Friday, February 23, 2007

Books for Ballots

Long ago a writer I knew wanted a new law: “Why don’t they license typewriters? You have to be tested to drive an automobile, and ideas are more dangerous than metal and rubber.”

His proposal is recalled by a New York Times piece yesterday on the flood of books by Presidential candidates.

Except for Obama’s best sellers, they are mostly extended bumper stickers, manifestoes of the vision and courage the authors may not always show in real life or memoirs that tug at our heartstrings to make us pull the right levers in the voting booth. At the very least, books prove they can read and write.

The Web has made my friend’s legislation moot, but he was right to mistrust what people put on paper. Memory is a too-forgiving editor, as I often remind myself with the Samuel Goldwyn story.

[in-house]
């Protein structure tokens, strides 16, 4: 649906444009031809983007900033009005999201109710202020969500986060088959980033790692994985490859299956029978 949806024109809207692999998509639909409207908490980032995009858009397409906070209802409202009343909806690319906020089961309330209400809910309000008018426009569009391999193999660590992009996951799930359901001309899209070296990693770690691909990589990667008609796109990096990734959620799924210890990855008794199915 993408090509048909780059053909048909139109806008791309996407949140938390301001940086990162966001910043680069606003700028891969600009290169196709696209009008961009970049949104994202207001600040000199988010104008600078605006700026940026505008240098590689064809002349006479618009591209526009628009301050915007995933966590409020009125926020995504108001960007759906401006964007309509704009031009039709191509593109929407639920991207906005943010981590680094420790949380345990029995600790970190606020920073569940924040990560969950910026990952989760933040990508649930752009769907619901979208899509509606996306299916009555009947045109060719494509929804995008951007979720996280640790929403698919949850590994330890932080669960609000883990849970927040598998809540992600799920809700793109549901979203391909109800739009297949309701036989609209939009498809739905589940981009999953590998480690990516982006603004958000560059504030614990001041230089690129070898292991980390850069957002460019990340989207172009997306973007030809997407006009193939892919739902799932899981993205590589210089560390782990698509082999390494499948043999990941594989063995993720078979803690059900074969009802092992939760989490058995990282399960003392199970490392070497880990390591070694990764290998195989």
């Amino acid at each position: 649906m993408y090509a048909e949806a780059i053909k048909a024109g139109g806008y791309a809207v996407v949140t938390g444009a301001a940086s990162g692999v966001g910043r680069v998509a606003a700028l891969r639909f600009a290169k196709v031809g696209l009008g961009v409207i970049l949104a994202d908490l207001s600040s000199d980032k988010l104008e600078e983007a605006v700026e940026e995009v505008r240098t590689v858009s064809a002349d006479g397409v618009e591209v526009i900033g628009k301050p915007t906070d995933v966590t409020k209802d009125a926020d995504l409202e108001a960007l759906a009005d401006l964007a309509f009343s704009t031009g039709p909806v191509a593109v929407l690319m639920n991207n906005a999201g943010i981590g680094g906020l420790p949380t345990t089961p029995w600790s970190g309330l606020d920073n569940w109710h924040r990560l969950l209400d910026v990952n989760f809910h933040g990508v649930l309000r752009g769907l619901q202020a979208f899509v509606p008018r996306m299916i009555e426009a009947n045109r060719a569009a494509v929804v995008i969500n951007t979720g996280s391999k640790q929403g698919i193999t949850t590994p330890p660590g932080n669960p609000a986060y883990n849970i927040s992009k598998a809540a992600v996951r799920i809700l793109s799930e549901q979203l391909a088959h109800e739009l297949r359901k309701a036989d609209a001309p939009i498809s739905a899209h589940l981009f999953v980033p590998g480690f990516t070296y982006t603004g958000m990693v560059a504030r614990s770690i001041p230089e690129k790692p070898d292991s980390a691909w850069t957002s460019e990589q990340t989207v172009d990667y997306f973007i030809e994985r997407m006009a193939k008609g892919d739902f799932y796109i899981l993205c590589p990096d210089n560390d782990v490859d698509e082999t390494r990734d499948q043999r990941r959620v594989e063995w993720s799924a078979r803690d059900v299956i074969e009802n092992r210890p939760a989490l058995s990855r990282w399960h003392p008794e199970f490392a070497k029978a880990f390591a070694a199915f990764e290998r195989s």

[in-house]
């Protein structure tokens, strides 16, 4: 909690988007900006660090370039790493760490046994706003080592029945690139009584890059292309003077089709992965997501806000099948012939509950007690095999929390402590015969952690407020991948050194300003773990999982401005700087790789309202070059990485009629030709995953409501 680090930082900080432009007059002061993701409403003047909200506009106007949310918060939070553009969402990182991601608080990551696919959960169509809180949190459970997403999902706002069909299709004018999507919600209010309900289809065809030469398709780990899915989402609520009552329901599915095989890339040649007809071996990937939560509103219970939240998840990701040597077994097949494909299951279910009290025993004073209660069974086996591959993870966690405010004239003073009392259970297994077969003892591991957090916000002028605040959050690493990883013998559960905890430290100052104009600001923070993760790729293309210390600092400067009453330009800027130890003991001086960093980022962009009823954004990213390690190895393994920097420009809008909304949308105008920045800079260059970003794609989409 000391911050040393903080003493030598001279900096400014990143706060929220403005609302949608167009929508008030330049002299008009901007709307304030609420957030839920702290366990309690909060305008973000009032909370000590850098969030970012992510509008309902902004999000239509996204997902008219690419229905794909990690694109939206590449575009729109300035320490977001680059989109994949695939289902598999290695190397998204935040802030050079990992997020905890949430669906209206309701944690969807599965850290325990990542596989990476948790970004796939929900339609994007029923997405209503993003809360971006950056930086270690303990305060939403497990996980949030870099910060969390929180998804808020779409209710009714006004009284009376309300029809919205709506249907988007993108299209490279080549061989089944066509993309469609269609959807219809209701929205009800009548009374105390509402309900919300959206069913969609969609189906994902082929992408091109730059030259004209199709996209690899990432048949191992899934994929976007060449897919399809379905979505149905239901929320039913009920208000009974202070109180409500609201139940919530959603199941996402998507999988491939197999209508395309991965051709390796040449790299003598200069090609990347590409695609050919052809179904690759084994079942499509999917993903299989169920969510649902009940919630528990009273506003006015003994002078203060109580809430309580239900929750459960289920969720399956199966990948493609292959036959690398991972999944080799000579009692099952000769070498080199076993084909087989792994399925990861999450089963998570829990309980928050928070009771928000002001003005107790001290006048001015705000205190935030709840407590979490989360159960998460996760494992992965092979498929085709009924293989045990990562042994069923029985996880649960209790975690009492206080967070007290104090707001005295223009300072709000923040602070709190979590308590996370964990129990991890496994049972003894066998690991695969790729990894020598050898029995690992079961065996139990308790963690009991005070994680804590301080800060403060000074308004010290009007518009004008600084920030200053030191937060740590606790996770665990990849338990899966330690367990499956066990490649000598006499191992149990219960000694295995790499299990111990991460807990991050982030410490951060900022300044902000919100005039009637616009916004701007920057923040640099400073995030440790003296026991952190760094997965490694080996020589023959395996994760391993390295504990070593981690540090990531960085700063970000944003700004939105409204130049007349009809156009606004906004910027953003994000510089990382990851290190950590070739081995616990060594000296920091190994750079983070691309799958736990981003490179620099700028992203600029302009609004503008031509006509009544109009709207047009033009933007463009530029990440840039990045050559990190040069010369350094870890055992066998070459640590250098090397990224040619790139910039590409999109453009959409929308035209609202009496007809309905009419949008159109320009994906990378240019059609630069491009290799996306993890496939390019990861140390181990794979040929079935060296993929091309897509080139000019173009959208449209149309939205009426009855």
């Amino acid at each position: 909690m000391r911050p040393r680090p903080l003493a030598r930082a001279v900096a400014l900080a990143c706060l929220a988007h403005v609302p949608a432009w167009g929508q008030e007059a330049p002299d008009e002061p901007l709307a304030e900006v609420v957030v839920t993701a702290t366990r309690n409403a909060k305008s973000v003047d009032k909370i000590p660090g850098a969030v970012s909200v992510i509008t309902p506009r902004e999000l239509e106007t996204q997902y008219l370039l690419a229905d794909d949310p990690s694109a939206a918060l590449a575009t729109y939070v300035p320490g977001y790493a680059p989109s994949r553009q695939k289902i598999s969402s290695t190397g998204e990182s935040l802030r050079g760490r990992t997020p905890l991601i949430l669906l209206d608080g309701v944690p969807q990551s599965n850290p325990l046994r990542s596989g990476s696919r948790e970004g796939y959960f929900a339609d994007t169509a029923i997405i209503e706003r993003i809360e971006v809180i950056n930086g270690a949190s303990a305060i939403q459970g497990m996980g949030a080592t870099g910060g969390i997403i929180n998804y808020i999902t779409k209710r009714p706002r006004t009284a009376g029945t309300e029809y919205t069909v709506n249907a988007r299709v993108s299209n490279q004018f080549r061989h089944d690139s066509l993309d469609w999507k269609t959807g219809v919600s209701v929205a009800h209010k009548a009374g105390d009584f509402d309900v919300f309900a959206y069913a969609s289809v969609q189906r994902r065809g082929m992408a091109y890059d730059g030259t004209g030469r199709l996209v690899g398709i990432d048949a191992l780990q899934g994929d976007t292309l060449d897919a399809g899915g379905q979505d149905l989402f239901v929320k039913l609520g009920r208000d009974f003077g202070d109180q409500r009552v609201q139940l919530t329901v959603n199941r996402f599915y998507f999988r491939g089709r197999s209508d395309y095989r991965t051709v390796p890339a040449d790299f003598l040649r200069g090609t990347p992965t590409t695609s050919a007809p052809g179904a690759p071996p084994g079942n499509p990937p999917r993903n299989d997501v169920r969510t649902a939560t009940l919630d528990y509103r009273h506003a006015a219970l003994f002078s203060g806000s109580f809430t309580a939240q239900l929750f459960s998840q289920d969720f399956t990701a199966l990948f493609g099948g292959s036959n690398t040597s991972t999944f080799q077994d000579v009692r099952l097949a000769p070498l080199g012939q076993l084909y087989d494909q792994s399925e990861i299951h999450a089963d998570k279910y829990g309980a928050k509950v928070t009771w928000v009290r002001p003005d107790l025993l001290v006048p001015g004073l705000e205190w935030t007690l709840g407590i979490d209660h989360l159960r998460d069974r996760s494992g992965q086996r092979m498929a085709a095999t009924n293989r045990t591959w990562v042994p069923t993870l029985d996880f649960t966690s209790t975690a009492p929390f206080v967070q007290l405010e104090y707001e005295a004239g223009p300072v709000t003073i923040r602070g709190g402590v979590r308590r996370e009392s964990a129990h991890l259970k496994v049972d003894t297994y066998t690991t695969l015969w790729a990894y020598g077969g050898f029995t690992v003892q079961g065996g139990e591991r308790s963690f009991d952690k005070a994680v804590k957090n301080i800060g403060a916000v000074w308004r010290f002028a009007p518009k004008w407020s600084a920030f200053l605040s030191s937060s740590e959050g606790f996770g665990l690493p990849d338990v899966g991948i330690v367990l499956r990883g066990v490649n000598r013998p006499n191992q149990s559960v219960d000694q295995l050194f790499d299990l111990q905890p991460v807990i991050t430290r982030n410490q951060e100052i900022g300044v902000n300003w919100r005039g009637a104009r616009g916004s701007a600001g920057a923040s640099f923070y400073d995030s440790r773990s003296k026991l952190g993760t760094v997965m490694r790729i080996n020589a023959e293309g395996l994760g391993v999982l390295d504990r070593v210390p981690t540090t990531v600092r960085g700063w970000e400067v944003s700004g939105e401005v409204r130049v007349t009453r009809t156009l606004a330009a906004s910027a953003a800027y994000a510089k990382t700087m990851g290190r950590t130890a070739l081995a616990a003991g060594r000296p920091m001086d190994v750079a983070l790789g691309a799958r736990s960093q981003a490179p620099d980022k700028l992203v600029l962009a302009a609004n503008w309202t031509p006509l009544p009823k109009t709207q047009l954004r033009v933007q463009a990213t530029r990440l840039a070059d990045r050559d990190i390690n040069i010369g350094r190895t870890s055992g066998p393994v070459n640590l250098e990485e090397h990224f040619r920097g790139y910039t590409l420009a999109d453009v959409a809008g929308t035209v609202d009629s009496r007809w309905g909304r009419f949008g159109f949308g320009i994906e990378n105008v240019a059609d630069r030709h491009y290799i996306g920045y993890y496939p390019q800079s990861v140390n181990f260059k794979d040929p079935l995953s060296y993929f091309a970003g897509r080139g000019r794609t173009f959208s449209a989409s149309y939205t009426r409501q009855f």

Goldwyn, the movie producer, had commissioned a script based on a classic novel. After months, one of Hollywood’s best writers gave up, telling him there was no way to make a movie out of it.

With a team of hacks, Goldwyn went ahead, made the picture and it bombed.

Years later, in a story conference, someone suggested the original writer for an assignment.

Goldwyn was adamant. “Not him. He was associated with one of my worst failures!”

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